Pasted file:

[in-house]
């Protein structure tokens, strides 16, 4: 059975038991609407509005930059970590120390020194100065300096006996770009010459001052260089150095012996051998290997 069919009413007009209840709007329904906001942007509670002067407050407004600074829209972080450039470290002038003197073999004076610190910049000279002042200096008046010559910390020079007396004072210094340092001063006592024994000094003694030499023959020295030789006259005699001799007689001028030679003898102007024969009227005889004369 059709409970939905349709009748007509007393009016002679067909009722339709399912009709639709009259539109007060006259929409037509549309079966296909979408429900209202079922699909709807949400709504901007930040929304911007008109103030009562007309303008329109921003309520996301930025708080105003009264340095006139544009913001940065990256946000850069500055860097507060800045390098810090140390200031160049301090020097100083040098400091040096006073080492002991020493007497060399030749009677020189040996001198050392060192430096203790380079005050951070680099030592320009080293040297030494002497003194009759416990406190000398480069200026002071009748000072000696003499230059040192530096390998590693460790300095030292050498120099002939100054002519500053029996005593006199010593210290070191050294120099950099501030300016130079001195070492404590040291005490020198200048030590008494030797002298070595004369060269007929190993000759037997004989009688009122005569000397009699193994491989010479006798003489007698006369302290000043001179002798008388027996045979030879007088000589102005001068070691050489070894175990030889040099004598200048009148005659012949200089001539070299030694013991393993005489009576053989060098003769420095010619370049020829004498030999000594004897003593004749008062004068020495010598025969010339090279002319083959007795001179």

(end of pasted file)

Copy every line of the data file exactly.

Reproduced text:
[in-house]
């Protein structure tokens, strides 16, 4: 059975038991609407509005930059970590120390020194100065300096006996770009010459001052260089150095012996051998290997 069919009413007009209840709007329904906001942007509670002067407050407004600074829209972080450039470290002038003197073999004076610190910049000279002042200096008046010559910390020079007396004072210094340092001063006592024994000094003694030499023959020295030789006259005699001799007689001028030679003898102007024969009227005889004369 059709409970939905349709009748007509007393009016002679067909009722339709399912009709639709009259539109007060006259929409037509549309079966296909979408429900209202079922699909709807949400709504901007930040929304911007008109103030009562007309303008329109921003309520996301930025708080105003009264340095006139544009913001940065990256946000850069500055860097507060800045390098810090140390200031160049301090020097100083040098400091040096006073080492002991020493007497060399030749009677020189040996001198050392060192430096203790380079005050951070680099030592320009080293040297030494002497003194009759416990406190000398480069200026002071009748000072000696003499230059040192530096390998590693460790300095030292050498120099002939100054002519500053029996005593006199010593210290070191050294120099950099501030300016130079001195070492404590040291005490020198200048030590008494030797002298070595004369060269007929190993000759037997004989009688009122005569000397009699193994491989010479006798003489007698006369302290000043001179002798008388027996045979030879007088000589102005001068070691050489070894175990030889040099004598200048009148005659012949200089001539070299030694013991393993005489009576053989060098003769420095010619370049020829004498030999000594004897003593004749008062004068020495010598025969010339090279002319083959007795001179």